READY FOR BETA
By 2012, SmartPath was deemed ready for a soft launch, so it was introduced at the International Manufacturing Technology Show (IMTS). “To be honest, we were also looking for a good candidate to begin working with the software so that we could get a sense of how it functioned in a real-world manufacturing environment,” Mr. Francis says. “We knew Jerry Gustafson, since Valley was already using our post processors, but he really seemed to ‘get’ this software’s potential. That’s one of the primary reasons we approached him about working with us on this project.”
Mr. Gustafson recalls considering how useful it would be to have software that could combine post processing with virtual machining, and then automatically apply the results. “That really appealed to me, having a solution that solved two problems at once, allowing me to invest my time in other things besides writing code and editing posts,” he says.
Already a year in development, the software’s second year consisted of close contact between Valley and the designer, with the machine shop testing the software and reporting any challenges it encountered. Not only did ICAM benefit from the relationship, but Valley did as well, taking the exercise as an opportunity to review the efficiency of its own machining processes. After a site visit earlier this year for testing and to ensure that all of Valley’s concerns had been addressed, the company placed a purchase order and became the first official SmartPath user.
Almost immediately after implementation, Mr. Gustafson began noticing the benefits, including:
• Reduction in NC program preparation time. According to Mr. Francis, CAM systems provide powerful cutting strategies, but are far less capable and safe when it comes to producing the rapid motions that link these cutting paths together because they do not accurately simulate CNC positioning motions. SmartPath uses machine simulation while post processing to recomputed CAM-generated rapid positioning motions, replacing them with CNC-machine-specific collision and over-travel-free paths. The software can automatically do this for any CNC machine type (head rotaries, table rotaries, mixed) without reprogramming and without NC programmer intervention.
• Reduction or elimination of NC program simulation time. Traditionally, simulation software is used to detect collisions and over-travel conditions in NC programs before running them at the CNC machine. However, there is no automated link between simulation and CAM. It is the NC programmer who must effect the necessary changes in the CAM system rapid positioning paths, a process that requires knowledge of CNC machine kinematics and which can be difficult and time consuming. Alternatively, SmartPath automates this process, the developer says, by entirely eliminating the need for the NC programmer to define or refine CAM rapid positioning paths.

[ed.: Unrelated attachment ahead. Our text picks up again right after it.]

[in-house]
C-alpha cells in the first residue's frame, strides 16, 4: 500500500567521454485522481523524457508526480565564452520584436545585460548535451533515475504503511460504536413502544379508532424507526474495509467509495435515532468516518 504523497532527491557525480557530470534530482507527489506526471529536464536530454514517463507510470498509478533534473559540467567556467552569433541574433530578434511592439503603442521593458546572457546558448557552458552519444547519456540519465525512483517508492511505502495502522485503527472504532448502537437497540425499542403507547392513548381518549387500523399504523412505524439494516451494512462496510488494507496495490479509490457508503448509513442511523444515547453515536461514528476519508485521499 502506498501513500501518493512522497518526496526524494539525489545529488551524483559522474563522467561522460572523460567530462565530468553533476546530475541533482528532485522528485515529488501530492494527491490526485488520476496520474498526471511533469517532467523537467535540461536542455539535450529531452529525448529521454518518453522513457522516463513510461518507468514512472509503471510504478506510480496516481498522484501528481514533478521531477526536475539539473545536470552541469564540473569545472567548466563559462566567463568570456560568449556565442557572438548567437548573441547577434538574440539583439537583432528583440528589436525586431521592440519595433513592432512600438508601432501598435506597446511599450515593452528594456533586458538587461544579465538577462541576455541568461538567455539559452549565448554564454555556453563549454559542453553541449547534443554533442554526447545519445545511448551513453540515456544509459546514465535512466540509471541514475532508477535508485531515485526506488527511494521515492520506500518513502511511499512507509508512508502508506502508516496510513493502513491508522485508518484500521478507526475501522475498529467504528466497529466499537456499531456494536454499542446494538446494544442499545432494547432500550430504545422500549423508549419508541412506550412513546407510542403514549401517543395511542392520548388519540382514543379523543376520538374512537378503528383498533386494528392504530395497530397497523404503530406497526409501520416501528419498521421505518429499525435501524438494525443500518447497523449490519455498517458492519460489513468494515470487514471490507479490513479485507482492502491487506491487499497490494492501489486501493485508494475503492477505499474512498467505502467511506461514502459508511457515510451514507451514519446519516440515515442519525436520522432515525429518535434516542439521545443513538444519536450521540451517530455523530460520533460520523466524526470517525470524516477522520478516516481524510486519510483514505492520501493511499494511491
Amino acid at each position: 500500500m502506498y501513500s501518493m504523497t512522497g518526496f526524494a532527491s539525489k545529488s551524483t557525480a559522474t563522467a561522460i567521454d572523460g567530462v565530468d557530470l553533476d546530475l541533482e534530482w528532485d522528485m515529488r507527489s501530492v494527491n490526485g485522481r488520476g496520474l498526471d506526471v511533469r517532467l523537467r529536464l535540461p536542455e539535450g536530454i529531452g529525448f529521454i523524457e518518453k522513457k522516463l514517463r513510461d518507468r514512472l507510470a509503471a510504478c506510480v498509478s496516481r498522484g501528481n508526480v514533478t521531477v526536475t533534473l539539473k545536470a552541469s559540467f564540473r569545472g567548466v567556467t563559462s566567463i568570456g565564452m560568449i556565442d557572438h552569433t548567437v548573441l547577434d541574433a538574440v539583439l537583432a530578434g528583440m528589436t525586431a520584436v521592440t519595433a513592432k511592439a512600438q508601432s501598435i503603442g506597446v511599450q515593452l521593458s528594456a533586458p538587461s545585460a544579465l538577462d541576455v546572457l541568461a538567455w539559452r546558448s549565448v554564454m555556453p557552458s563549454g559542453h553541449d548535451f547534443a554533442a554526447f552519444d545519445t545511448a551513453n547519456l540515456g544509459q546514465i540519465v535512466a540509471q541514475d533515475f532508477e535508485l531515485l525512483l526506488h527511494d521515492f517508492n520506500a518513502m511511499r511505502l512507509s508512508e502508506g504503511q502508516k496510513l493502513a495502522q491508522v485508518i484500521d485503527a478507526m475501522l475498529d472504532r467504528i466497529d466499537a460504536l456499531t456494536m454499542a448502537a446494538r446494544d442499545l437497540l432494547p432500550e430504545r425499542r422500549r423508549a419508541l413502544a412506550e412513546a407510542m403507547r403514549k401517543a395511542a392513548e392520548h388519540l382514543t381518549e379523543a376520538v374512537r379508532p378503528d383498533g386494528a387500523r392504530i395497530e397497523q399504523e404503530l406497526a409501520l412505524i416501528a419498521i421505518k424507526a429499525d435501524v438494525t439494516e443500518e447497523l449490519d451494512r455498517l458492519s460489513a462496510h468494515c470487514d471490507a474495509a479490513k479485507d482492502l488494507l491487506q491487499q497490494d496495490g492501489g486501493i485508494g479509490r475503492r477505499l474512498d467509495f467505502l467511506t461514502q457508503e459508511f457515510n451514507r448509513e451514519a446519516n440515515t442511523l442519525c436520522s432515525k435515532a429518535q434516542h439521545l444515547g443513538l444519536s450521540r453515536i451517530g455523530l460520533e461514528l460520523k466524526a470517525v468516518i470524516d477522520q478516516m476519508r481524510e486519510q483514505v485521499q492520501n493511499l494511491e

• Increased flexibility to move NC programs between CNC machines. Toolpath positioning strategies differ considerably depending on the type of CNC machine and whether the machine drives the tool tip or the individual axes. Moving an NC program from one machine to another requires the NC programmer to review and modify CAM positioning tool paths to suit the new target machine’s positioning strategy, again, a process that requires knowledge of CNC machine kinematics and which can be difficult and time-consuming. It is also a process that is now entirely unnecessary, Mr. Francis says, since the software can automatically do this for any CNC machine type without reprogramming and without NC programmer intervention.
“In the early days of this partnership, they were really keen on the software’s ability to transfer programs from machine to machine, but I told Brian and Javad that this was really more of an everyday tool,” Mr. Gustafson says. “I program for certain machines every day, so every time I change from cutting this pocket to rotating around to cut another one, this program is helping save me time. That’s where your investment really begins paying off, by slashing the time you have to spend programming. And setup time is significantly reduced as well—and I mean by a couple of days, not hours.”
In addition, SmartPath helped save Valley a significant capital investment by making a machine productive that hadn’t been functioning up to expectations. “We’d put a lot of money into that machine,” Mr. Gustafson says, “so to finally have it up and running smoothly was icing on the cake.”
POINT OF ENTRY
After more than two decades in the aerospace industry, Mr. Gustafson possesses an in-depth understanding of metalworking and how it has evolved over time. Equipment and technologies upon which he now relies on a daily basis were once unimaginable, and he admits to sometimes thinking of how much easier the transitions Valley has made—from three- to four- and finally to fiveaxis machining, for example—would have been, had software such as SmartPath been around.
“I think a lot of companies have struggled with getting into five-axis machining because the programming has traditionally been so difficult, and this software has really minimized the need for that kind of in-depth knowledge,” he says. “If you’re a company that wants to get into five-axis machining, but you’ve never done it before, the learning curve has been flattened significantly.”